One of the most important reasons for preparing for a disaster is because they can strike at any time, and often without warning. Such emergencies can include natural disasters like hurricanes and earthquakes, man-made disasters like terrorist attacks, and public health emergencies like disease outbreaks. Learn how to be prepared for and protect against every type of disaster.
To prepare your home for a hurricane, board up your windows with wooden panels, stock up on food and water, and keep a generator, candles and flashlights easily accessible in case you lose power. Depending on the severity of the storm, always consider an evacuation plan to keep you and your family safe. Designate a safe location you can retreat to and always leave your home days before the storm, not hours.
If you live in an area where earthquakes are common, there are a few steps you can take to increase safety and prevent damage to your home when an earthquake strikes. Have the structure of your home inspected annually and make repairs when needed, securely fasten wall hangings and tall furniture to your walls, and keep hallways and doorways clear.
Maintain your property by trimming dead tree limbs, have the roof inspected regularly, designate a safe space (most likely a basement) that is free of windows, and equip your home with a tornado alarm, so you can alert your family and neighbors if a tornado is spotted.
To prepare for flooding, keep large bags of sand accessible to quickly stack in front of exterior doors, keep your lawn free and clear of anything that could be washed away, and determine the best route to follow should your home be flooded.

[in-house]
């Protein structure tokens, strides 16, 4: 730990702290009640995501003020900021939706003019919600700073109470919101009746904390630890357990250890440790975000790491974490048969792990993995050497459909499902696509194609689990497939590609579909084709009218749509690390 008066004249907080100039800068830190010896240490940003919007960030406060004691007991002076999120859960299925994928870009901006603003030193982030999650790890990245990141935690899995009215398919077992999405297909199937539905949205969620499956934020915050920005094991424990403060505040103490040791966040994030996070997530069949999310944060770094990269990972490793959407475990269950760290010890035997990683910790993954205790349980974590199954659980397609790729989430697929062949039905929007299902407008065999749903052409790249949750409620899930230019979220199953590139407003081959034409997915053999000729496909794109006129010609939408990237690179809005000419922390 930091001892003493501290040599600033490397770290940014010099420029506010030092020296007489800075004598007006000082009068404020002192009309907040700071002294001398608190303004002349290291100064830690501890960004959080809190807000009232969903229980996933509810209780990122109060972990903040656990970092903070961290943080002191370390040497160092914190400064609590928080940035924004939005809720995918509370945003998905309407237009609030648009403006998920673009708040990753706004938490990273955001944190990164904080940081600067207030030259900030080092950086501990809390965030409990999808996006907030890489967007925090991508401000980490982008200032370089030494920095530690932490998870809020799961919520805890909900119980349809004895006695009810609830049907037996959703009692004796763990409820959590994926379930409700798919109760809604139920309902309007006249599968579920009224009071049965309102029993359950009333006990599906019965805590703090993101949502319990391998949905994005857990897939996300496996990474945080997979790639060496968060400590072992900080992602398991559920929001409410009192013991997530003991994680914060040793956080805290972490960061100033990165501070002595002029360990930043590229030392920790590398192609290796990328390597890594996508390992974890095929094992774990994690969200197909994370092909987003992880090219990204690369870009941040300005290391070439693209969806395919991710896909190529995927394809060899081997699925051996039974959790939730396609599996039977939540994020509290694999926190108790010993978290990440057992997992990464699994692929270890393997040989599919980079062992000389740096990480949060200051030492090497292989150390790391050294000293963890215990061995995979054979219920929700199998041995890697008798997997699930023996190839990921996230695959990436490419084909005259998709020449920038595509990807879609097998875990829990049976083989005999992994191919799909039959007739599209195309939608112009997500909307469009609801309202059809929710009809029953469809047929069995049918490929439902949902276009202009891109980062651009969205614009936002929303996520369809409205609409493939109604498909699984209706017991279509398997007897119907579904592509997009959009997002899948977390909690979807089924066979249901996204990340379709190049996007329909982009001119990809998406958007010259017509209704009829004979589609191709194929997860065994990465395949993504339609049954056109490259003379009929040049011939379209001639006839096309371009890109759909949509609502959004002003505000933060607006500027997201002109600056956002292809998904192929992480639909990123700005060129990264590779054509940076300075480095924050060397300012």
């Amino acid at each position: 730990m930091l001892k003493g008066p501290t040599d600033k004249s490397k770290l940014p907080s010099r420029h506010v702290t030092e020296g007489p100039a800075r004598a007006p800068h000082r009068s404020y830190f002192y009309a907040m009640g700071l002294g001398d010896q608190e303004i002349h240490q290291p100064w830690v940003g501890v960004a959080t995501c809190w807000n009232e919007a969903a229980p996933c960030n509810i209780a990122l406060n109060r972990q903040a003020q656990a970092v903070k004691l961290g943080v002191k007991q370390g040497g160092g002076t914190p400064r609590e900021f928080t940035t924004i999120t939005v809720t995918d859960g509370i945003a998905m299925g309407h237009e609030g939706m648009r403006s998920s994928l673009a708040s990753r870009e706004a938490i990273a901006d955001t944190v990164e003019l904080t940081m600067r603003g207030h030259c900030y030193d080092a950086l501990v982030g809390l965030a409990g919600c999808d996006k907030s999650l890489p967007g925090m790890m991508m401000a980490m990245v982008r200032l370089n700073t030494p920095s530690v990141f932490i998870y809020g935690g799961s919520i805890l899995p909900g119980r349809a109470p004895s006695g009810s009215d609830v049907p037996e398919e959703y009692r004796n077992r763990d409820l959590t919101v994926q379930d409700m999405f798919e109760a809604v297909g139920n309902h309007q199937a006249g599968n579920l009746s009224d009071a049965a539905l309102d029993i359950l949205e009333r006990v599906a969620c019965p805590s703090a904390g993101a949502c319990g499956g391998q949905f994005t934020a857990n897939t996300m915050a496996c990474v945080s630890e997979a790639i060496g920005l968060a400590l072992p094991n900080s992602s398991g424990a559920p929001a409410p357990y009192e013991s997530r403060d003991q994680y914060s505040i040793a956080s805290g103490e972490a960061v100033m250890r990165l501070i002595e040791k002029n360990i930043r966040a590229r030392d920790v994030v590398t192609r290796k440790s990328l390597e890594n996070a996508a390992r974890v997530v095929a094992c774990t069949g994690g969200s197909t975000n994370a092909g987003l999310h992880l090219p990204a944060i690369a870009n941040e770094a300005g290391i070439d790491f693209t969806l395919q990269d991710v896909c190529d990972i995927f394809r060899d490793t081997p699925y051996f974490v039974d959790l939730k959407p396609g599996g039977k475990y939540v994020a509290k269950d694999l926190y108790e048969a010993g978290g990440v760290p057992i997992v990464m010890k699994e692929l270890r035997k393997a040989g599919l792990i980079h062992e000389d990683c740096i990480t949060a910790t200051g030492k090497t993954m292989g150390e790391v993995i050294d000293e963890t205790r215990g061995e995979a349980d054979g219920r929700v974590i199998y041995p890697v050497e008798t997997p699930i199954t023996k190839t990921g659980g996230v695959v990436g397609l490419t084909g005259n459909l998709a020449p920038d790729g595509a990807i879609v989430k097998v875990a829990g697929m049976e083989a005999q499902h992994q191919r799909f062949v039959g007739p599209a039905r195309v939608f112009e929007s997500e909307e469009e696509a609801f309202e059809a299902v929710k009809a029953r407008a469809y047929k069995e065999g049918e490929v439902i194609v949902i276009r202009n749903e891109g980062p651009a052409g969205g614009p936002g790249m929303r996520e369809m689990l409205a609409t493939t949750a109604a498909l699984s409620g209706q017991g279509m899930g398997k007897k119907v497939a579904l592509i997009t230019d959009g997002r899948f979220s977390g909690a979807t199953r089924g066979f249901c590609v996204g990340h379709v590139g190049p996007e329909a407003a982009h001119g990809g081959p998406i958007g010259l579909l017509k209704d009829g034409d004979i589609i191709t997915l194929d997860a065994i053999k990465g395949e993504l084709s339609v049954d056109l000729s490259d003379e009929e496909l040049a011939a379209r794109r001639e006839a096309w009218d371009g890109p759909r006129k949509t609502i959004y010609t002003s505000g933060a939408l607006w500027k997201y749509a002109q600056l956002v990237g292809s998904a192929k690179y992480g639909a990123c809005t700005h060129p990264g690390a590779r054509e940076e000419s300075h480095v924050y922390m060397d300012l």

As we all know too well, health outbreaks are increasingly common and hazardous. Keep a healthy supply of water, nonperishable food such as rice, beans and canned goods, and household essentials such as toilet paper, paper towels and cleaning supplies. Be prepared to quarantine in your home for days or weeks at a time. In addition, you can also invest in air purifiers to increase home health and safety measures.
Before the winter season sets in, stock up on food, water and essentials in the event you get snowed in and are unable to leave the house. Be sure to stock up with extra water in case the pipes freeze and your plumbing fails. If you lose power, remember to never operate a generator inside the home or operate a gas stove for warmth. These appliances release carbon monoxide, a poisonous gas known as the silent killer.
During the summer months, heat waves are common. To prepare your home for a heat wave, keep ice cube trays full, portable fans easily accessible, and plenty of water on hand. Remember to get your HVAC unit inspected at the beginning of the season and only run it when necessary, as overuse could cause your A/C to fail.